On a decentralised app (dApp), we can not only lend but borrow as well, to earn yield. You might wonder how it is possible to earn a yield on borrowing because that would never make sense in traditional finance, but (almost) anything is possible in the world of decentralised finance (DeFi).
Before we get started, let’s take a look at some of the more well-known platforms for lending and borrowing across the different chains.
At this point, you might think that a lending and borrowing protocol is pretty boring. True, it may not be the most exciting type of dApp in DeFi but it certainly is a key piece of infrastructure.
On Defi Pulse, five out of the top 10 dApps by TVL are in the lending and borrowing category!
Right now, when you lend, you are the banker. There are no intermediaries in the DeFi space, so whatever gains you lost out on when doing so in the traditional space, you are now able to enjoy in full.
Of course, the inverse is true, and you are exposed to a higher level of risk. So, let’s take a look at some of the advantages and disadvantages of borrowing and lending on dApps.
Leveraged lending & borrowing
For illustration purposes, we will use the Polygon network on Aave. Do head over to the website for updated rates.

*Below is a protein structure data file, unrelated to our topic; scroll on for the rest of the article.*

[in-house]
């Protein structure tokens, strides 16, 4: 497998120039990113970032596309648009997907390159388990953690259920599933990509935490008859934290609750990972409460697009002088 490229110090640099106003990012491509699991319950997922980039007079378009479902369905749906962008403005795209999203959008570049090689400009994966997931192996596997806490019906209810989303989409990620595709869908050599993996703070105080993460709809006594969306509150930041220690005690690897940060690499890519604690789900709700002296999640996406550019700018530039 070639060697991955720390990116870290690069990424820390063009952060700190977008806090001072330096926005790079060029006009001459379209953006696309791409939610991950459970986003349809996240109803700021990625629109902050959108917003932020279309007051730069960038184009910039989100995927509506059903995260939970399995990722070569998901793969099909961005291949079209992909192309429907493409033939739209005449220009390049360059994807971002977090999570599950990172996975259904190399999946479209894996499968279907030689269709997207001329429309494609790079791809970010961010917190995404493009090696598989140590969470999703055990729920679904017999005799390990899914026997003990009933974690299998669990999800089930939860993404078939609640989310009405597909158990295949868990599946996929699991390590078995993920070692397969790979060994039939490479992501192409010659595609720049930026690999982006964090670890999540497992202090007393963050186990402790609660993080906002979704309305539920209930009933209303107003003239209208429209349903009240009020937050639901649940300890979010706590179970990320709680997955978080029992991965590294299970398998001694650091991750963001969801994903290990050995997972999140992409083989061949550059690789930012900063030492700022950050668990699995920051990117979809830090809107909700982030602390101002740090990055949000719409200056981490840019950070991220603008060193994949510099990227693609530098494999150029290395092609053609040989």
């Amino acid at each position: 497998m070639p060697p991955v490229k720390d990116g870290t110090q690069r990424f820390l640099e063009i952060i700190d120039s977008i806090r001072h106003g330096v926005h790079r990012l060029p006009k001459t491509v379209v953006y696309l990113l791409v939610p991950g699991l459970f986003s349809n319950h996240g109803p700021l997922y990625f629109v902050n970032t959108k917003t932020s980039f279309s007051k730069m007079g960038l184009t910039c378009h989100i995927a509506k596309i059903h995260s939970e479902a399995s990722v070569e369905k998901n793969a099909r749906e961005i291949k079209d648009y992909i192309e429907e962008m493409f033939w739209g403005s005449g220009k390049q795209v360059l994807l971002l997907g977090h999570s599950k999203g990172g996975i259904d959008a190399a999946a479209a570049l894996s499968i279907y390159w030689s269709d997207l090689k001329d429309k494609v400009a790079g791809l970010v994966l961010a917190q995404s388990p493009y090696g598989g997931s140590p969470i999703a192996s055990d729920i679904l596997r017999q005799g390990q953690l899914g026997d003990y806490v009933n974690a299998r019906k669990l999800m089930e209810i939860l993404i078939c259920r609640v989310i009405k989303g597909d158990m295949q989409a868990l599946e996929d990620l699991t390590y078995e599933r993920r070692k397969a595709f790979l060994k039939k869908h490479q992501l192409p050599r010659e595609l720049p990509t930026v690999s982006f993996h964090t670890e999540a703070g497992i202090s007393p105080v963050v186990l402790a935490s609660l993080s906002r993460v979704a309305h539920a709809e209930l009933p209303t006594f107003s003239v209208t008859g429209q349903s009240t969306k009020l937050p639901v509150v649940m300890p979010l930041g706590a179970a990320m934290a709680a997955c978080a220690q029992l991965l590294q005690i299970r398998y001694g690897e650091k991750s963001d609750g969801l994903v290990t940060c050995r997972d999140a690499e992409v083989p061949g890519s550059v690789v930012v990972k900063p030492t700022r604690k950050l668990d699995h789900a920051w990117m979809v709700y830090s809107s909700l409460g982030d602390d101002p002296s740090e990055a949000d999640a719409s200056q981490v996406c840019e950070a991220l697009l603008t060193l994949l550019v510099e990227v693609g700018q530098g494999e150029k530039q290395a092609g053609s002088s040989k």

At a glance, the rates might not seem all that attractive. One might even conclude that they would be better off putting their money in a centralised earn platform.
However, with the use of leverage, we will soon see why dApps offer attractive opportunities for the risk-taking investor. Unlike centralised earn platforms, you can both lend and borrow, without an intermediary.
This is how it works: You first deposit a certain asset, let’s say ETH, on Aave. With that, you now can use that deposited ETH as collateral to borrow against it.
The coin that you borrowed can be in turn used for other purposes. But for now, we will examine this strategy known as recursive leverage. For example, you deposit USDC to borrow DAI, then use the DAI and swap it to USDC and deposit it back as collateral.
That is one iteration. Depending on how much risk you are able and willing to take, you can then go on to ‘loop’ multiple more times.
For illustration purposes, we will ignore fees, assume that 1 USDC = 1 DAI, and borrow at the max LTV which is 80%. Assuming the rates below: (These are rough, back of the envelope calculations so numbers will not be entirely accurate)
This calculation allows you to earn 190% APY by looping five times. Let’s take a look at how this is possible.
Initially, we deposited $1000 to start the borrowing process at an LTV of 80%. Most people stop here, and they then used the borrowed asset for other strategies or purposes.
However, we go on to convert the $800 in DAI to USDC and redeposit it as collateral, and then borrow another 80% of it. In this way, you have begun to leverage your initial principal of $1000.
So, while you can deposit $1000 and be on your merry way earning 8.86%, leveraging will allow you to earn up to 190%! (Again, this is based on multiple assumptions and the number will be lower in real life).